# On fitting a Poisson distribution to make sense of data

Hi guys I am working with a regular network which has the shape of a square grid and contains 100x100=10000 nodes. The edges (links) between these nodes simply follow the shape of a chess table: each node which is not placed in the corner or along the boundary has 4 connections only, all of them involving its nearest neighbors (following a North-South-East-West configuration). Accordingly, the nodes on the boundary have 3 connections only, while the nodes in the four corners have 2.

Now, this brings me to my problem. If you plot such data you will figure out you have 4 nodes with links=2, 98*4 nodes with links=3, and 10000-(98*4)-4 with links=4. This translates into three tuples to plot: (x,y)=(2,4),(3,392),(4,9604). The resulting histogram is heavily skewed toward the right hand side:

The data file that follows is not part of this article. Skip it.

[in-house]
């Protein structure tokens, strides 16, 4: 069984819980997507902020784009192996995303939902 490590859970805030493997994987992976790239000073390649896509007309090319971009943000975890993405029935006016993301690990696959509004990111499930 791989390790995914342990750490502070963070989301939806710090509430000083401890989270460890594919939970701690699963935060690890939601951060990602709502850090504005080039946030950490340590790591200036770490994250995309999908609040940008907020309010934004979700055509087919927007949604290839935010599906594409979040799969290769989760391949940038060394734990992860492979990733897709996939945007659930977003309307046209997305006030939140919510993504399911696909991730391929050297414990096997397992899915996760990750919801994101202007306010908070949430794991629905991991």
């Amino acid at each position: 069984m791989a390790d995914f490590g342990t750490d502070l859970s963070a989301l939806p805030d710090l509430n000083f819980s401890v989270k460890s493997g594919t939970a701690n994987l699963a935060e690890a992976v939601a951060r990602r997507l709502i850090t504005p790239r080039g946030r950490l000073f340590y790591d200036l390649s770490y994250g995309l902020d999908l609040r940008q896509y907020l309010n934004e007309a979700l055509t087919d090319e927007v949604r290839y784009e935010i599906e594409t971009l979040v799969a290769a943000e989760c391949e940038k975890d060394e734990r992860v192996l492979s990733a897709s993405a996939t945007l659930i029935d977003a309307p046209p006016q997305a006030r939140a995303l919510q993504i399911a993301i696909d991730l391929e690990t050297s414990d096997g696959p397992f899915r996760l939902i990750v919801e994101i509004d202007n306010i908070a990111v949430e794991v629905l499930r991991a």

My question is: what kind of distribution do you think would fit this dataset? I was thinking of a Poisson distribution (the x-axis values are discrete and not continuous) skewed to the right. I will appreciate any kind of help/guidance. Thank you!

• What you have described is not a random variable, it sounds deterministic, so why do you want to fit a distribution? – kjetil b halvorsen Oct 19 '15 at 10:21
• Well, this regular network is used to test the response to a number of external loadings. There are other networks involved (random, scale-free, etc.), and each one of them will be analyzed and described before actually being tested. I know a random network follows a Poisson distribution in terms of degree distribution, but I also want to figure out what happens when you have a highly ordered network. Makes sense? – FaCoffee Oct 19 '15 at 10:24